United States House of Representatives elections in Pennsylvania, 2010

From Wikipedia, the free encyclopedia
  (Redirected from Dee Adcock)
Jump to: navigation, search

The 2010 congressional elections in Pennsylvania was held on November 2, 2010. Pennsylvania has nineteen seats in the United States House of Representatives. The election was held on the same day as many other PA elections, and the same day as House of Representatives elections in other states. Party primary elections were held May 18, 2010.


Overview[edit]

United States House of Representatives elections in Pennsylvania, 2010[1]
Party Votes Percentage Seats Before Seats After +/–
Republican 2,034,145 51.4% 7 12 +5
Democratic 1,882,202 47.5% 12 7 -5
Independent 40,054 1.01% 0 0 0
Totals 3,956,401 100.00% 19 19


Congressional districts[edit]

2010 election results by district

District 1[edit]

Democratic incumbent Bob Brady was the only member of the Pennsylvania delegation who ran unopposed in 2010.

Brady, a long time central figure in the Pennsylvania Democratic Party, has never received less than 74% in a general election, and opponents have had difficult recruiting even moderately electable candidates in this majority-minority district that includes South Philadelphia and some working class suburbs in Delaware County. No Republican has represented this district since 1949. In 2008, he earned 91% of the vote against Mike Muhammad, a teacher who raised no outside funds. Respected for his ability to reach political deals behind the scenes, Brady has garnered an image as an effective politician, and thus has been rarely challenged by other Democrats. In 2010, Pia Varma, a young freelance writer for conservative publications attempted to gain the Republican nomination, but failed to produce enough signatures to appear on the ballot.

District 2[edit]

Pennsylvania's 2nd congressional district election, 2010
Party Candidate Votes %
Democratic Chaka Fattah 182,800 89.3%
Republican Rick Hellberg 21,907 10.7%
Totals 204,707 100%
Voter turnout  %

Democratic incumbent Chaka Fattah ran for re-election. He faced Republican Rick Hellberg (PVS), the CEO of a small financial firm. In 2008, Obama carried this district with 90% of the vote.

Fattah represents one of the top five most Democratic districts in the country, and has never received less than 79% of the vote in his over fifteen year House career. The district includes North Philadelphia and several traditionally liberal suburbs in Montgomery County. Fattah has had the consistent support of the African American community that is the base of a district that hasn't swung Republican since the 1946 elections. Despite this huge Democratic advantage, the district has small pockets of solid Republican territory, and thus Fattah has continuously received GOP opponents (although ones who were unable to raise all more than a few thousand dollars in fundraising), unlike his counterpart in the 1st District. In 2008, Fattah defeated engineer Adam Lang with 81% of the vote.

Fattah won the 2010 general election with 89.3% of the vote.[2]

District 3[edit]

Pennsylvania's 3rd congressional district election, 2010
Party Candidate Votes %
Republican Mike Kelly 111,909 55.7%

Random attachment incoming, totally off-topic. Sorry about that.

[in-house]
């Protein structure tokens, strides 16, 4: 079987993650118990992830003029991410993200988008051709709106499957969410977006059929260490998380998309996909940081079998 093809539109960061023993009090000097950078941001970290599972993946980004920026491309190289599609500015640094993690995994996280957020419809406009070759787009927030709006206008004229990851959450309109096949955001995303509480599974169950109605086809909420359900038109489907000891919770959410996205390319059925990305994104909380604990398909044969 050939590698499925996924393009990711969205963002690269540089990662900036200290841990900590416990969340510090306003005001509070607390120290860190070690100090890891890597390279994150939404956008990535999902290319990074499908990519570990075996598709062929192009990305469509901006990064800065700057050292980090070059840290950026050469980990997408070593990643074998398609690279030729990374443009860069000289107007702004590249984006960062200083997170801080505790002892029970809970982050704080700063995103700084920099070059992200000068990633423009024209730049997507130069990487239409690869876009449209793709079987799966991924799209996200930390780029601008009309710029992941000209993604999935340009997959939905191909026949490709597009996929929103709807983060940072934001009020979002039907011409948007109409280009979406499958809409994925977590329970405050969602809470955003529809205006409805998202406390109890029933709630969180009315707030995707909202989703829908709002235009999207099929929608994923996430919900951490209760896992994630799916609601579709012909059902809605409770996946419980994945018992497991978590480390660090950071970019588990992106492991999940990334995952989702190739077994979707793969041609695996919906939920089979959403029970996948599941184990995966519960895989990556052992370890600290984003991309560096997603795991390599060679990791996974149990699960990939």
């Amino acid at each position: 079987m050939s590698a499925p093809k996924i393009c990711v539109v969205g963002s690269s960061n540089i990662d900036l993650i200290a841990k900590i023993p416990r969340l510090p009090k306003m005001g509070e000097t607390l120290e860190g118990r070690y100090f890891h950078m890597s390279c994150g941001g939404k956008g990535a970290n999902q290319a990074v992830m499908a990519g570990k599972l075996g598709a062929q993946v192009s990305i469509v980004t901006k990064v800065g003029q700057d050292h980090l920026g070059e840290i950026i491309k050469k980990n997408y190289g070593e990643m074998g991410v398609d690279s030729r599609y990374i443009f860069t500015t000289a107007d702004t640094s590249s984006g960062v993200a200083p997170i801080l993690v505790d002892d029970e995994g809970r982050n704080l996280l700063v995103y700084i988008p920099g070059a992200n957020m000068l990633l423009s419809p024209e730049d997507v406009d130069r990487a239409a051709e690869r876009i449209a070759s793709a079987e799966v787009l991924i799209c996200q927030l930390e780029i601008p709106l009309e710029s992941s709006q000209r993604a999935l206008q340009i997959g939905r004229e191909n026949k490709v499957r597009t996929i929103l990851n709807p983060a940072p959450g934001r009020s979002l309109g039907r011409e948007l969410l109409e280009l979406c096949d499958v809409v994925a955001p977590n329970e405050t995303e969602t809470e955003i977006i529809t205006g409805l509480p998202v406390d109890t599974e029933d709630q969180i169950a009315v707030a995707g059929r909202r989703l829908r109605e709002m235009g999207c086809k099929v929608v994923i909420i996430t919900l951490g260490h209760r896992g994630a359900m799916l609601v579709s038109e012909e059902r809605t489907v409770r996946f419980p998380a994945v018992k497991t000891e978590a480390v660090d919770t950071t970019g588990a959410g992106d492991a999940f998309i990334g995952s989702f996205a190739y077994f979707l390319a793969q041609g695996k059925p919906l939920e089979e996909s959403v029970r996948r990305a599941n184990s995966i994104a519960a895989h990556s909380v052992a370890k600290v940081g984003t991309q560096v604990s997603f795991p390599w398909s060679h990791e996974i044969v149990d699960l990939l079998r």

Democratic Kathy Dahlkemper 88,924 44.3%
Totals 200,833 100%
Voter turnout  %

Democratic incumbent Kathy Dahlkemper ran for re-election was defeated by Republican businessman Mike Kelly (campaign site, PVS, WhoRunsGov), who received 55.7% of the vote.[2] In 2008, McCain carried this district with 49% of the vote.

Dahlkemper faced a difficult reelection bid, in a race that considered a tossup by most political analysts. Dahlkemper became used to tight campaigns in her short political career. A political unknown prior to her 2008 campaign, Dahlkemper leveraged a moderate, blue collar image that enticed Democratic voters in a district this is generally pro-union, with a center-right tilt on social issues. Dahlkemper, the owner of a large landscaping business and manager of an Erie County arboretum, came from behind to defeat Erie County Concilman Kyle Foust, the endorsed Democratic candidate. She then went on to narrowly unseat (with 52% of the vote) Congressman Phil English, a moderate Republican who had maintained good relations with labor, by attacking his ties to the Bush administration and for failing to follow through on a promise to retire after six terms. During her first term, Dahlkemper has served as a member of the Blue Dog Coalition of conservative Democrats, which has allowed her to keep a middle ground image. However, her vote in favor of healthcare legislation and the lack of an entrenched image in certain corners of the district left her vulnerable.

In 2010, Dahlkemper faced a primary challenge from former foreign affairs official Mel Marin, winning with 73% of the vote. Republicans focused heavily on regaining the seat, and six GOP candidates earned spots on the ballot: automobile dealer Mike Kelly, manufacturing executive Paul Huber, pharmaceutical representative Clayton Grabb, physician Steve Fisher, factory foreman Ed Franz, and accountant Martha Moore. Kelly and Huber far outraised the remaining four challengers, and they became entangled in an expensive campaign. Kelly was eventually victorious, winning 28% of the vote to Huber's 27% in the factious affair.